Thousands of women missing vital breast scans

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Thousands of Blackpool women were not up to date with potentially life-saving cancer checks last year, figures show.

An "alarming" drop in breast cancer screenings across England is a reminder of the devastating impact Covid-19 has had on cancer care and diagnosis, charities say.

NHS England figures show a 44% fall in the number of women who were screened for the disease nationally in 2020-21, while the number who had cancers detected via screening fell by more than a third in the same period.

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The screening programme sees women aged between 50 and 71 invited every three years to undergo a mammogram (X-ray) designed to detect cancers that are too small to see or feel.

Thousands of women in Blackpool are missing breast scan appointmentsThousands of women in Blackpool are missing breast scan appointments
Thousands of women in Blackpool are missing breast scan appointments

The data shows that 53% of eligible women in Blackpool were up to date with their screenings at the end of March last year, meaning roughly 8,089 were not.

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That proportion was down from 63% the year before.

It meant health services in the area missed the national minimum target of 70% coverage.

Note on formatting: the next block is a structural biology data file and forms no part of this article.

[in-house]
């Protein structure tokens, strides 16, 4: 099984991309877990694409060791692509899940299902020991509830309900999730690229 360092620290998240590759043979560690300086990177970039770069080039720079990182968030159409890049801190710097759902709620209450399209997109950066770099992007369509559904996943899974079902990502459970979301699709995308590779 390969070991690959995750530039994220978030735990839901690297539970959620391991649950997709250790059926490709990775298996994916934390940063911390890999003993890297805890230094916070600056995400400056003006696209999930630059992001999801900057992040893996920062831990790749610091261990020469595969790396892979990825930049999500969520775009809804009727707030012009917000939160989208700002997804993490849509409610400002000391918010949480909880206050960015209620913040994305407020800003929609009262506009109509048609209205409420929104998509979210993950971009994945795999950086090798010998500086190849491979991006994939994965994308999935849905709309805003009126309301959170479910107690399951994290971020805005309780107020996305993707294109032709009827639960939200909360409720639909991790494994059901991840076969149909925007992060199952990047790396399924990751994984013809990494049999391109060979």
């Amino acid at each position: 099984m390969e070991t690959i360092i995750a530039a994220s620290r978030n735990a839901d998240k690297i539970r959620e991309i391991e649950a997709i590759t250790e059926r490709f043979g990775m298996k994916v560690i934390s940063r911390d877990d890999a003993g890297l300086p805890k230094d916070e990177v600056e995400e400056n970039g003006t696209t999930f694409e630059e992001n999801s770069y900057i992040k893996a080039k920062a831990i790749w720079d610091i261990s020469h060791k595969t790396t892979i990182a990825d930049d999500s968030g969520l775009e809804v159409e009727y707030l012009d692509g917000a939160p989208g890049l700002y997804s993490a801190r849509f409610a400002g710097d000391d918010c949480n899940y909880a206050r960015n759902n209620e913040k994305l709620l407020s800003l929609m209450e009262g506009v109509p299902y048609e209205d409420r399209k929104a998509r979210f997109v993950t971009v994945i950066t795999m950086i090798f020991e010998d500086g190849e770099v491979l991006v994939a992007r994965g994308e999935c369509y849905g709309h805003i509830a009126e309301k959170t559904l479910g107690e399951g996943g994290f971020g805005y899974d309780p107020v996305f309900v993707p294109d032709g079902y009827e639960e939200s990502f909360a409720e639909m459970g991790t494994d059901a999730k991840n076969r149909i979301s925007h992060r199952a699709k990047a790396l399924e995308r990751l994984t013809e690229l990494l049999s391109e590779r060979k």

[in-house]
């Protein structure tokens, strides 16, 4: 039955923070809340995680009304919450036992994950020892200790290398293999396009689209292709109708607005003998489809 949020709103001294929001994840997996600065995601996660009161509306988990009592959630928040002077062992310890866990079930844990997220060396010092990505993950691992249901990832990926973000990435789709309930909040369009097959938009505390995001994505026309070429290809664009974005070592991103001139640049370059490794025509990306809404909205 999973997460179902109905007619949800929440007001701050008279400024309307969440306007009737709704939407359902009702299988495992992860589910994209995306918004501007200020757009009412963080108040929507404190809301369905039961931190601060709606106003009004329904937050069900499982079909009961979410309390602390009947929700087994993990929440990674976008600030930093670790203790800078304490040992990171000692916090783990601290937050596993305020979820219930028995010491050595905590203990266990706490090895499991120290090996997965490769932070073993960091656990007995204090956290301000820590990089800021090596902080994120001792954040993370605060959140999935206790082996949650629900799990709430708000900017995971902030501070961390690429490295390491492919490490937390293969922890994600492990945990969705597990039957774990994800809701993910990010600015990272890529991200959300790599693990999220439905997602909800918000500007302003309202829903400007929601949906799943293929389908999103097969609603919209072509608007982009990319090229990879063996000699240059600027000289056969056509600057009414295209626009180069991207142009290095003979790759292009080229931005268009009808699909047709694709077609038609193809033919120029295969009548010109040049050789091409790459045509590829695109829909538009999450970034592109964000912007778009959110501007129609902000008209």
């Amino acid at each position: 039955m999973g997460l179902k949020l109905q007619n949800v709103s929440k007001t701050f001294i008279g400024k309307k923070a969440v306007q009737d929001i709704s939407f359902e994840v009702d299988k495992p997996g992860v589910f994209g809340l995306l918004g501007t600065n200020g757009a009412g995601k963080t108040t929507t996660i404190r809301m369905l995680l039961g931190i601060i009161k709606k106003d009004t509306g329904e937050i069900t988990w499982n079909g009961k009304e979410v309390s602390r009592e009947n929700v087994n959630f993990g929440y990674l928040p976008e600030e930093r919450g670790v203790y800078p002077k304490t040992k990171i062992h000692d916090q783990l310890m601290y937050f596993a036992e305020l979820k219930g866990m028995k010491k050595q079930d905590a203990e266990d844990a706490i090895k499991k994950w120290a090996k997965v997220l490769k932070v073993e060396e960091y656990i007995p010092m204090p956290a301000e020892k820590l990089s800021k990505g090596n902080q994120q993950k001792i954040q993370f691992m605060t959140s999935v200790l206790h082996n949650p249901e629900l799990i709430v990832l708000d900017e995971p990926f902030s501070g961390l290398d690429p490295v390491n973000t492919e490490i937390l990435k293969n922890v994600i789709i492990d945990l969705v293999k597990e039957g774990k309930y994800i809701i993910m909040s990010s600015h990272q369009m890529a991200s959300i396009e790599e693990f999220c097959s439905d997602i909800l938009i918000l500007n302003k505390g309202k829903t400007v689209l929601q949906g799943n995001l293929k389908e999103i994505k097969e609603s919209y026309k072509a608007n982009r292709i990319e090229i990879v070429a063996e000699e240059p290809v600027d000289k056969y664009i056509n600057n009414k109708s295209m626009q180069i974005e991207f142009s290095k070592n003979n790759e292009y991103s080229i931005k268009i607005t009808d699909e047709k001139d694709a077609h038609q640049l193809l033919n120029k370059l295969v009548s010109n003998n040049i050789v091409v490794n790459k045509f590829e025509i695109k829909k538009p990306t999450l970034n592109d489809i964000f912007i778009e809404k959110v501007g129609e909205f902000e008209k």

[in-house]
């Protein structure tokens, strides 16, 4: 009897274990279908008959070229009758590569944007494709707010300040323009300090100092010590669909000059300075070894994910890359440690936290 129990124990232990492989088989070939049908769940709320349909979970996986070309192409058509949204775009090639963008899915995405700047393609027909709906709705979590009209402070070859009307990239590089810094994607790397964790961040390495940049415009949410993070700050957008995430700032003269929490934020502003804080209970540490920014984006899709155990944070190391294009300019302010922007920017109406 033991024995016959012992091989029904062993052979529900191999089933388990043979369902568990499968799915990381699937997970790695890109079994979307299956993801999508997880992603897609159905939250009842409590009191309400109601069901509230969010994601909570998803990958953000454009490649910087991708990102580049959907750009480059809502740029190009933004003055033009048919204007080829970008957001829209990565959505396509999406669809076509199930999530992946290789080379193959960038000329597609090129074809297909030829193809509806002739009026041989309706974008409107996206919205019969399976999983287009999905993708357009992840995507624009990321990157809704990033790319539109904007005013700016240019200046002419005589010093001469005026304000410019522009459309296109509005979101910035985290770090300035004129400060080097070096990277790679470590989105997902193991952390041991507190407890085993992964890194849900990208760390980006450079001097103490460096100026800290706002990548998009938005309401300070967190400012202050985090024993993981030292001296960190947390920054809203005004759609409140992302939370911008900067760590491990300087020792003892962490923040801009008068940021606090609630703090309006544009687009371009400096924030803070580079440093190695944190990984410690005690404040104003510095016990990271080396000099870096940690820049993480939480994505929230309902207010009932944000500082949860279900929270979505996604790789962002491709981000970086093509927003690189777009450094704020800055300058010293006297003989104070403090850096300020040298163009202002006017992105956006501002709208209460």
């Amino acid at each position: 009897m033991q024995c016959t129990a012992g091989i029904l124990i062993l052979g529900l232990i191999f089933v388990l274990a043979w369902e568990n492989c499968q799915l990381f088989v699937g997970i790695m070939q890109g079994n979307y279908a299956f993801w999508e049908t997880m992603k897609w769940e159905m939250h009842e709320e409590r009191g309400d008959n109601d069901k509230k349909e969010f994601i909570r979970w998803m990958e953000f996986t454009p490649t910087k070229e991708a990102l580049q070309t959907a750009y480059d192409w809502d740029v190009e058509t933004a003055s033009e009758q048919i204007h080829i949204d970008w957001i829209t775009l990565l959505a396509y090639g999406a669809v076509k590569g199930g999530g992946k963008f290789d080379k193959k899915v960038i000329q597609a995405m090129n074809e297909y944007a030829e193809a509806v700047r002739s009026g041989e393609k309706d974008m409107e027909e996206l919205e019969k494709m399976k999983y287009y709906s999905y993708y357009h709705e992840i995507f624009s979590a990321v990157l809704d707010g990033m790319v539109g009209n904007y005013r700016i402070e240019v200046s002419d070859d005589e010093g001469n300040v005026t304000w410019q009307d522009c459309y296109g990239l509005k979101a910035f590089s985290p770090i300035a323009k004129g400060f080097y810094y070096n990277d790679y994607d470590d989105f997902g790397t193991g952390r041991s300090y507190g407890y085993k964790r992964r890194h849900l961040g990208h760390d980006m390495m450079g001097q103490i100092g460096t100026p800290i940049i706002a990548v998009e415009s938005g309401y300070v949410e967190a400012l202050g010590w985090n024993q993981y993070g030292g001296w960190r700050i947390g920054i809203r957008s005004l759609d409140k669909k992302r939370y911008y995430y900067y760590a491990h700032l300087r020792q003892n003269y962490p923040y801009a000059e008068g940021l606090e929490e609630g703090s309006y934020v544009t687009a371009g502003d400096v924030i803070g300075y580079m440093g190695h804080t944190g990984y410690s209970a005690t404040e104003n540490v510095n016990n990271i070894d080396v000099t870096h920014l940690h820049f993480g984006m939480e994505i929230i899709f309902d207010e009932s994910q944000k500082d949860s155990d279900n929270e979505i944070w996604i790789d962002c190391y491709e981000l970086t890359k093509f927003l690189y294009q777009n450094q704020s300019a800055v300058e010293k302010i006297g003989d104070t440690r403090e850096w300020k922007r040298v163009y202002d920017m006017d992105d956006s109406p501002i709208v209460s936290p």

Baroness Delyth Morgan, chief executive of charity Breast Cancer Now, warned that hundreds could die over the next decade due to the impact of the pandemic on screenings.

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She said the human cost behind the latest figures is "stark", adding: “Screening uptake has hit its lowest point in history despite NHS staff working tirelessly, in the toughest of circumstances, to restart and continue breast screening services.”

Screenings were seriously impacted by pandemic-related disruption and were paused between March and June 2020 to protect patients and staff from the virus, before resuming that summer.

Self-isolation and shielding is also believed to have had an impact on attendances throughout the pandemic.

Jodie Moffat, head of early diagnosis at Cancer Research UK, said a lack of NHS capacity could impact upon its ability to deal with the backlog of women awaiting invitations, and called for the funding of extra staff. She added: “Covid-19 has had a devastating impact on the diagnosis and treatment of cancer.

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"During the first year of the pandemic we saw a drop off in the number of women starting treatment for breast cancer in England, which we thought was partly linked to delays in breast cancer screening."